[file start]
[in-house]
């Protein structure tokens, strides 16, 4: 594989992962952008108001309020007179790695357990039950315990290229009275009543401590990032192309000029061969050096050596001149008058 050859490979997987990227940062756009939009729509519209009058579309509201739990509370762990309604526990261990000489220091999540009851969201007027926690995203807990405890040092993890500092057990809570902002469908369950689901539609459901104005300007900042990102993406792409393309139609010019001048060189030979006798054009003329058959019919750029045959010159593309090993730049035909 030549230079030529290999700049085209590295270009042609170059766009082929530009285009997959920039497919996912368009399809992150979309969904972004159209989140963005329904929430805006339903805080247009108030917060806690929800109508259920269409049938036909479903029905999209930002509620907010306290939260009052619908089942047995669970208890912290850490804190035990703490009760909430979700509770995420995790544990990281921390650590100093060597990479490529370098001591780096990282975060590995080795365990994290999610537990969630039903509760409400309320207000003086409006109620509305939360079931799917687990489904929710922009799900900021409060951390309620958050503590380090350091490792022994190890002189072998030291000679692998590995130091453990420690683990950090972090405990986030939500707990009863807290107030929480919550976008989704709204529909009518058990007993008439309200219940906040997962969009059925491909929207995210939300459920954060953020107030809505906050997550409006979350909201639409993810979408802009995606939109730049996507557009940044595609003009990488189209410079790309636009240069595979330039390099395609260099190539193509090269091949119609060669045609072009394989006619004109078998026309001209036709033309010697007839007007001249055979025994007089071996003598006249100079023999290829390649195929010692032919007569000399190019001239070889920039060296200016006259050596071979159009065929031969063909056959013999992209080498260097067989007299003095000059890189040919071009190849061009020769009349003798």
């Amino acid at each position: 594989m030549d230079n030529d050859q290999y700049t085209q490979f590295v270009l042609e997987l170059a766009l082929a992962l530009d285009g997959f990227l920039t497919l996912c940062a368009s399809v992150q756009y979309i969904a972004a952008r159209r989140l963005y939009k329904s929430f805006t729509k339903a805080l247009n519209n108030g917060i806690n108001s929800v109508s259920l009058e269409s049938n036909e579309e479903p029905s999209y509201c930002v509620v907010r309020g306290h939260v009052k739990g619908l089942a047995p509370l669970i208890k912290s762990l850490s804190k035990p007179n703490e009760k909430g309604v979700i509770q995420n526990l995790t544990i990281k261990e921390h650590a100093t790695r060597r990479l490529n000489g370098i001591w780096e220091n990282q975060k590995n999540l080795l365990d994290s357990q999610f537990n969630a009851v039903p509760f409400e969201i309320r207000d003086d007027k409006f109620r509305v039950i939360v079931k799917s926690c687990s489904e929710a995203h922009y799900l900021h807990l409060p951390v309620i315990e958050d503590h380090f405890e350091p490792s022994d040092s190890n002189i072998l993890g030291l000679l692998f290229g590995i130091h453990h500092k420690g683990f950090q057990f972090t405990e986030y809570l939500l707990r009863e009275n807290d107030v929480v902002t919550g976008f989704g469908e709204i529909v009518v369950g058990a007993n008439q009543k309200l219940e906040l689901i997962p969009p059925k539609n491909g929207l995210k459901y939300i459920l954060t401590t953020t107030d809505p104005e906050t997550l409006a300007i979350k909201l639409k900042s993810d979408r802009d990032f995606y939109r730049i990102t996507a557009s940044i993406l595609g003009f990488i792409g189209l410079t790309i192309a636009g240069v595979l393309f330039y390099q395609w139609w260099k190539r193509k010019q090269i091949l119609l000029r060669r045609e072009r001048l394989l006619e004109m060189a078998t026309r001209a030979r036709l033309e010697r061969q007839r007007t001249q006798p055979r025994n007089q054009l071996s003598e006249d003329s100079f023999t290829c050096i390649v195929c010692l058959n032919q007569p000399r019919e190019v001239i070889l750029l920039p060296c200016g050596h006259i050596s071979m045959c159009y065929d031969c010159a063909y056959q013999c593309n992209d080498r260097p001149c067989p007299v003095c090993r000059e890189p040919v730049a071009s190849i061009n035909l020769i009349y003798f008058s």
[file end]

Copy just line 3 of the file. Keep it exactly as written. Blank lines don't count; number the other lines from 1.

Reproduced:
């Amino acid at each position: 594989m030549d230079n030529d050859q290999y700049t085209q490979f590295v270009l042609e997987l170059a766009l082929a992962l530009d285009g997959f990227l920039t497919l996912c940062a368009s399809v992150q756009y979309i969904a972004a952008r159209r989140l963005y939009k329904s929430f805006t729509k339903a805080l247009n519209n108030g917060i806690n108001s929800v109508s259920l009058e269409s049938n036909e579309e479903p029905s999209y509201c930002v509620v907010r309020g306290h939260v009052k739990g619908l089942a047995p509370l669970i208890k912290s762990l850490s804190k035990p007179n703490e009760k909430g309604v979700i509770q995420n526990l995790t544990i990281k261990e921390h650590a100093t790695r060597r990479l490529n000489g370098i001591w780096e220091n990282q975060k590995n999540l080795l365990d994290s357990q999610f537990n969630a009851v039903p509760f409400e969201i309320r207000d003086d007027k409006f109620r509305v039950i939360v079931k799917s926690c687990s489904e929710a995203h922009y799900l900021h807990l409060p951390v309620i315990e958050d503590h380090f405890e350091p490792s022994d040092s190890n002189i072998l993890g030291l000679l692998f290229g590995i130091h453990h500092k420690g683990f950090q057990f972090t405990e986030y809570l939500l707990r009863e009275n807290d107030v929480v902002t919550g976008f989704g469908e709204i529909v009518v369950g058990a007993n008439q009543k309200l219940e906040l689901i997962p969009p059925k539609n491909g929207l995210k459901y939300i459920l954060t401590t953020t107030d809505p104005e906050t997550l409006a300007i979350k909201l639409k900042s993810d979408r802009d990032f995606y939109r730049i990102t996507a557009s940044i993406l595609g003009f990488i792409g189209l410079t790309i192309a636009g240069v595979l393309f330039y390099q395609w139609w260099k190539r193509k010019q090269i091949l119609l000029r060669r045609e072009r001048l394989l006619e004109m060189a078998t026309r001209a030979r036709l033309e010697r061969q007839r007007t001249q006798p055979r025994n007089q054009l071996s003598e006249d003329s100079f023999t290829c050096i390649v195929c010692l058959n032919q007569p000399r019919e190019v001239i070889l750029l920039p060296c200016g050596h006259i050596s071979m045959c159009y065929d031969c010159a063909y056959q013999c593309n992209d080498r260097p001149c067989p007299v003095c090993r000059e890189p040919v730049a071009s190849i061009n035909l020769i009349y003798f008058s």